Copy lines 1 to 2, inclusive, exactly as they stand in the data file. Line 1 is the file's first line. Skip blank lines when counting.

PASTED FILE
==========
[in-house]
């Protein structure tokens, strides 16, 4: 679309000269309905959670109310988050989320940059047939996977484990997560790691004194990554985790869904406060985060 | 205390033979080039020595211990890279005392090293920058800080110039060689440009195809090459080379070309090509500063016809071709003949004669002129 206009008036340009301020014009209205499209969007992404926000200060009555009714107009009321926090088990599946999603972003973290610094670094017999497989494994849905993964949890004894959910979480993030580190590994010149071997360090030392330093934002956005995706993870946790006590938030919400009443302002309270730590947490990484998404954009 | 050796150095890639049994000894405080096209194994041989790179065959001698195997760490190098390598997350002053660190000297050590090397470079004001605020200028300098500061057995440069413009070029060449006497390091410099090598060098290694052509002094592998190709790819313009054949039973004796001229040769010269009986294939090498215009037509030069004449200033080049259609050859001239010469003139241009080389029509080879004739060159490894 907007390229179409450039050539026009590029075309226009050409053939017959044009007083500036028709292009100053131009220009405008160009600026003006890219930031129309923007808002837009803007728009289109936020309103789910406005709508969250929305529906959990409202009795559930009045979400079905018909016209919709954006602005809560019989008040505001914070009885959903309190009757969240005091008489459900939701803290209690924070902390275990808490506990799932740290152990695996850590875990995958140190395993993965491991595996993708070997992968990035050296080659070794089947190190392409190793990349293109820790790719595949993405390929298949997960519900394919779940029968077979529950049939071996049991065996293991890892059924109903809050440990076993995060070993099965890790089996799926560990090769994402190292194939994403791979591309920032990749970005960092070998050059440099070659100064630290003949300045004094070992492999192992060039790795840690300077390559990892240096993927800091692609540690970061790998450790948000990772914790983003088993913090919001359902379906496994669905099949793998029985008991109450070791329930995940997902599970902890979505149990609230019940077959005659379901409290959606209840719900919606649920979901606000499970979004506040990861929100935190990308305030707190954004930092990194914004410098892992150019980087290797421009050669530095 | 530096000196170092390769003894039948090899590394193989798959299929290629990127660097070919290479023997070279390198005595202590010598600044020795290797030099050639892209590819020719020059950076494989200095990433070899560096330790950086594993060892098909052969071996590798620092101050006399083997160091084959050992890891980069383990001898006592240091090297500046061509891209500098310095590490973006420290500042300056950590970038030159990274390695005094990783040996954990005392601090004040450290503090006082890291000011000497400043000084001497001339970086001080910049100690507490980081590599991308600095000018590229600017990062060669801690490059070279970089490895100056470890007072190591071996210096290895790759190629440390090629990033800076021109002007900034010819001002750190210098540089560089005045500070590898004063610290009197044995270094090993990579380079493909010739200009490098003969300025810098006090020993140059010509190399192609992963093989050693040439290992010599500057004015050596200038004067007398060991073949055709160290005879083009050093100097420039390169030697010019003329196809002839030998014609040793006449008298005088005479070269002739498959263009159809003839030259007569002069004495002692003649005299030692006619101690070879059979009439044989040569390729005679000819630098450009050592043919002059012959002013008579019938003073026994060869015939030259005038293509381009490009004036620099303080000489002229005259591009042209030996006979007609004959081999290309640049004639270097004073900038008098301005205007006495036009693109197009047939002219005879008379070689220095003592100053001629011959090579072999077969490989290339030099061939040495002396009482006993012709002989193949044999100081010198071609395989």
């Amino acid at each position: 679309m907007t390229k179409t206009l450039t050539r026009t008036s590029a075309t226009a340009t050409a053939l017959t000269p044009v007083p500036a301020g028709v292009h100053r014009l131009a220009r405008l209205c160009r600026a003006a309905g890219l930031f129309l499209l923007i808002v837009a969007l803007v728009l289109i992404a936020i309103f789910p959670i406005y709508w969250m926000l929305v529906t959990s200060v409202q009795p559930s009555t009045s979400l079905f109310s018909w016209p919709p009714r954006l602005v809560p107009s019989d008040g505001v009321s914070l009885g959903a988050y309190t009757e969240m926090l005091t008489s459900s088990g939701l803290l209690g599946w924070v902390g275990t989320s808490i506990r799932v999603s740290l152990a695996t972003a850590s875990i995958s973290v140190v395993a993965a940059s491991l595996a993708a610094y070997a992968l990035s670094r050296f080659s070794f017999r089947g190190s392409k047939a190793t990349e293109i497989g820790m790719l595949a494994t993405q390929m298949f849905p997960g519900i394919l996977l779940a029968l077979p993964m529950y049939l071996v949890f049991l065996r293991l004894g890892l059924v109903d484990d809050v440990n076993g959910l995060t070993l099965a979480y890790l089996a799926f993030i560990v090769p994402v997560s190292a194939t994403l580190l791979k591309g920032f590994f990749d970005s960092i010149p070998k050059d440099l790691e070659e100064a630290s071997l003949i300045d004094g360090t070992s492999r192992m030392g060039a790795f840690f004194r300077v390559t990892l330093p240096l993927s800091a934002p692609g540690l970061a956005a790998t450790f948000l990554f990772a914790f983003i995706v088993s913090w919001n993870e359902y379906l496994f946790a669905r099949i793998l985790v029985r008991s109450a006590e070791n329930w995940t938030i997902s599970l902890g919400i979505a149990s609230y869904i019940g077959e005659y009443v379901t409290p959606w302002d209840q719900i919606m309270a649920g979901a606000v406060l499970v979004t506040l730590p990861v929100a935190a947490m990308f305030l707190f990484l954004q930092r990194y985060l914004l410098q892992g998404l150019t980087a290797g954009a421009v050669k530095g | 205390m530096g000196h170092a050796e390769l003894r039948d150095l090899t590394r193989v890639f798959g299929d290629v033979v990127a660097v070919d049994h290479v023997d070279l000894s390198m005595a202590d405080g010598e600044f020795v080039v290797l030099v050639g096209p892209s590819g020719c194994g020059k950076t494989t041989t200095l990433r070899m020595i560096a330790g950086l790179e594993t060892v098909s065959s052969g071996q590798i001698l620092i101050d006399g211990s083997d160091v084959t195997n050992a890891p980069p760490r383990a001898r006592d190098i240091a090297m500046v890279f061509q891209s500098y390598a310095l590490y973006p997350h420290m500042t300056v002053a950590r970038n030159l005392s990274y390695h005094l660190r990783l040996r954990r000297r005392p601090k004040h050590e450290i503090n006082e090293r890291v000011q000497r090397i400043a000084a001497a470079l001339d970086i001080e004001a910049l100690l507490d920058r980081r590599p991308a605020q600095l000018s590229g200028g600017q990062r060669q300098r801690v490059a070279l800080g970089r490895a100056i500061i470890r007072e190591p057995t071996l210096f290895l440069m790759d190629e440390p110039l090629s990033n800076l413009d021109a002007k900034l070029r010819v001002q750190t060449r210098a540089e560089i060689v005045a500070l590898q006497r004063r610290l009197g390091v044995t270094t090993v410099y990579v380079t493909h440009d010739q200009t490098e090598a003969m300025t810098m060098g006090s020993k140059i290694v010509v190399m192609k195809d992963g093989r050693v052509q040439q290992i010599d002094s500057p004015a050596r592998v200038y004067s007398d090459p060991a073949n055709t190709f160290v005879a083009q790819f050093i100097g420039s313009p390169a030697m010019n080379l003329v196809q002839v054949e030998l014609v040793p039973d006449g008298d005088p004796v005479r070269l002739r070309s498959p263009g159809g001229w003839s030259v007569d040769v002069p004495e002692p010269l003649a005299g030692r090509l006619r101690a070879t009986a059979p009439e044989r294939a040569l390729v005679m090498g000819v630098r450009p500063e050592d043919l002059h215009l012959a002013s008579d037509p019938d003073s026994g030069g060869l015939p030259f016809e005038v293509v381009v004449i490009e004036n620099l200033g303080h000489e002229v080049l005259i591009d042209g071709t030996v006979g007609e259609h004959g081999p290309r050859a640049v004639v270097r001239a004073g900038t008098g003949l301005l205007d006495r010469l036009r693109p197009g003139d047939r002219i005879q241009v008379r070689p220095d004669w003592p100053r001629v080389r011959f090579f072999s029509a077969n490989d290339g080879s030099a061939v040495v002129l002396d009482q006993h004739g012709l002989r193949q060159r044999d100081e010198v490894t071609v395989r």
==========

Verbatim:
[in-house]
């Protein structure tokens, strides 16, 4: 679309000269309905959670109310988050989320940059047939996977484990997560790691004194990554985790869904406060985060 | 205390033979080039020595211990890279005392090293920058800080110039060689440009195809090459080379070309090509500063016809071709003949004669002129 206009008036340009301020014009209205499209969007992404926000200060009555009714107009009321926090088990599946999603972003973290610094670094017999497989494994849905993964949890004894959910979480993030580190590994010149071997360090030392330093934002956005995706993870946790006590938030919400009443302002309270730590947490990484998404954009 | 050796150095890639049994000894405080096209194994041989790179065959001698195997760490190098390598997350002053660190000297050590090397470079004001605020200028300098500061057995440069413009070029060449006497390091410099090598060098290694052509002094592998190709790819313009054949039973004796001229040769010269009986294939090498215009037509030069004449200033080049259609050859001239010469003139241009080389029509080879004739060159490894 907007390229179409450039050539026009590029075309226009050409053939017959044009007083500036028709292009100053131009220009405008160009600026003006890219930031129309923007808002837009803007728009289109936020309103789910406005709508969250929305529906959990409202009795559930009045979400079905018909016209919709954006602005809560019989008040505001914070009885959903309190009757969240005091008489459900939701803290209690924070902390275990808490506990799932740290152990695996850590875990995958140190395993993965491991595996993708070997992968990035050296080659070794089947190190392409190793990349293109820790790719595949993405390929298949997960519900394919779940029968077979529950049939071996049991065996293991890892059924109903809050440990076993995060070993099965890790089996799926560990090769994402190292194939994403791979591309920032990749970005960092070998050059440099070659100064630290003949300045004094070992492999192992060039790795840690300077390559990892240096993927800091692609540690970061790998450790948000990772914790983003088993913090919001359902379906496994669905099949793998029985008991109450070791329930995940997902599970902890979505149990609230019940077959005659379901409290959606209840719900919606649920979901606000499970979004506040990861929100935190990308305030707190954004930092990194914004410098892992150019980087290797421009050669530095 | 530096000196170092390769003894039948090899590394193989798959299929290629990127660097070919290479023997070279390198005595202590010598600044020795290797030099050639892209590819020719020059950076494989200095990433070899560096330790950086594993060892098909052969071996590798620092101050006399083997160091084959050992890891980069383990001898006592240091090297500046061509891209500098310095590490973006420290500042300056950590970038030159990274390695005094990783040996954990005392601090004040450290503090006082890291000011000497400043000084001497001339970086001080910049100690507490980081590599991308600095000018590229600017990062060669801690490059070279970089490895100056470890007072190591071996210096290895790759190629440390090629990033800076021109002007900034010819001002750190210098540089560089005045500070590898004063610290009197044995270094090993990579380079493909010739200009490098003969300025810098006090020993140059010509190399192609992963093989050693040439290992010599500057004015050596200038004067007398060991073949055709160290005879083009050093100097420039390169030697010019003329196809002839030998014609040793006449008298005088005479070269002739498959263009159809003839030259007569002069004495002692003649005299030692006619101690070879059979009439044989040569390729005679000819630098450009050592043919002059012959002013008579019938003073026994060869015939030259005038293509381009490009004036620099303080000489002229005259591009042209030996006979007609004959081999290309640049004639270097004073900038008098301005205007006495036009693109197009047939002219005879008379070689220095003592100053001629011959090579072999077969490989290339030099061939040495002396009482006993012709002989193949044999100081010198071609395989």